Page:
Millions of people around the globe are plagued with feelings of depression, some of whom experience such severe symptoms that they find themselves fighting a constant uphill battle. In fact, approximately 350 million people around the globe suffer with poor mental health, according to the World Health Organization (WHO).
The good news is that depression is one of many mental illnesses that can be treated today. Not the same could be said for people with mental disorders in the early years of humankind, however, when there was no clear contrast amid the range of mental dysfunctions.
Restoring Chemical Abnormalities in the Brain
Some 130 years after Sigmund Freud invented psychoanalysis in the 1800’s, brain stimulation therapy was used to treat patients with mental disorders for the very first time. It wasn’t until the 1950’s that solid research into brain functioning was conducted, resulting in the development of antidepressants.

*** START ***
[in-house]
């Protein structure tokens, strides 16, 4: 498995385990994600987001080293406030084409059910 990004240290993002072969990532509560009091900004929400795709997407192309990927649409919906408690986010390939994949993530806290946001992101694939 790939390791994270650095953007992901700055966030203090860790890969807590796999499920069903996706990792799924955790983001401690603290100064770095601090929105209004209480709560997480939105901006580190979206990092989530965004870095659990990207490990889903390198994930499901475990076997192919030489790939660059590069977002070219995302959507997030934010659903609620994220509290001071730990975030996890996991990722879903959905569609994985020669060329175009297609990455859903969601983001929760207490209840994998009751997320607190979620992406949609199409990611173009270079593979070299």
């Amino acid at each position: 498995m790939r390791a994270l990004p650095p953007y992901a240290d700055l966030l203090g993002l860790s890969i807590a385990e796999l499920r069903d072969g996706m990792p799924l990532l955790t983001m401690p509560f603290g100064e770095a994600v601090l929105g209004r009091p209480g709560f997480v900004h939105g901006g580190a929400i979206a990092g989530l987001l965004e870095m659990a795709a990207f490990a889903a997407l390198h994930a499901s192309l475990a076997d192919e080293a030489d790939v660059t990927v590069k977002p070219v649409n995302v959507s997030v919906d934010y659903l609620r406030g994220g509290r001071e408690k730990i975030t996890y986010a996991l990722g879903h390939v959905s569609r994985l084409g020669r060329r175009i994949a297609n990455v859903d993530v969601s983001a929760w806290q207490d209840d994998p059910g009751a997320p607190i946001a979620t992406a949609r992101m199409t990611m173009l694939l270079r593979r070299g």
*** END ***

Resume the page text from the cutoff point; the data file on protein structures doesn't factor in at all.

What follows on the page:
A typical prescription for depression in the 21st century will include a drug that falls into one or more of the following categories:
- Selective Serotonin Reuptake Inhibitors (SSRIs)
- Serotonin and Norepinephrine Reuptake Inhibitors (SNRIs)
- 5-HT1A Receptor Antagonist
- 5-HT2 Receptor Antagonist
- 5-HT3 Receptor Antagonist
- Tetracyclic Antidepressant
- Tricyclic Antidepressants (TCAs)
- Dopamine Reuptake Blocker
- Noradrenergic Antagonist
- Monoamine Oxidase Inhibitors (MAOIs)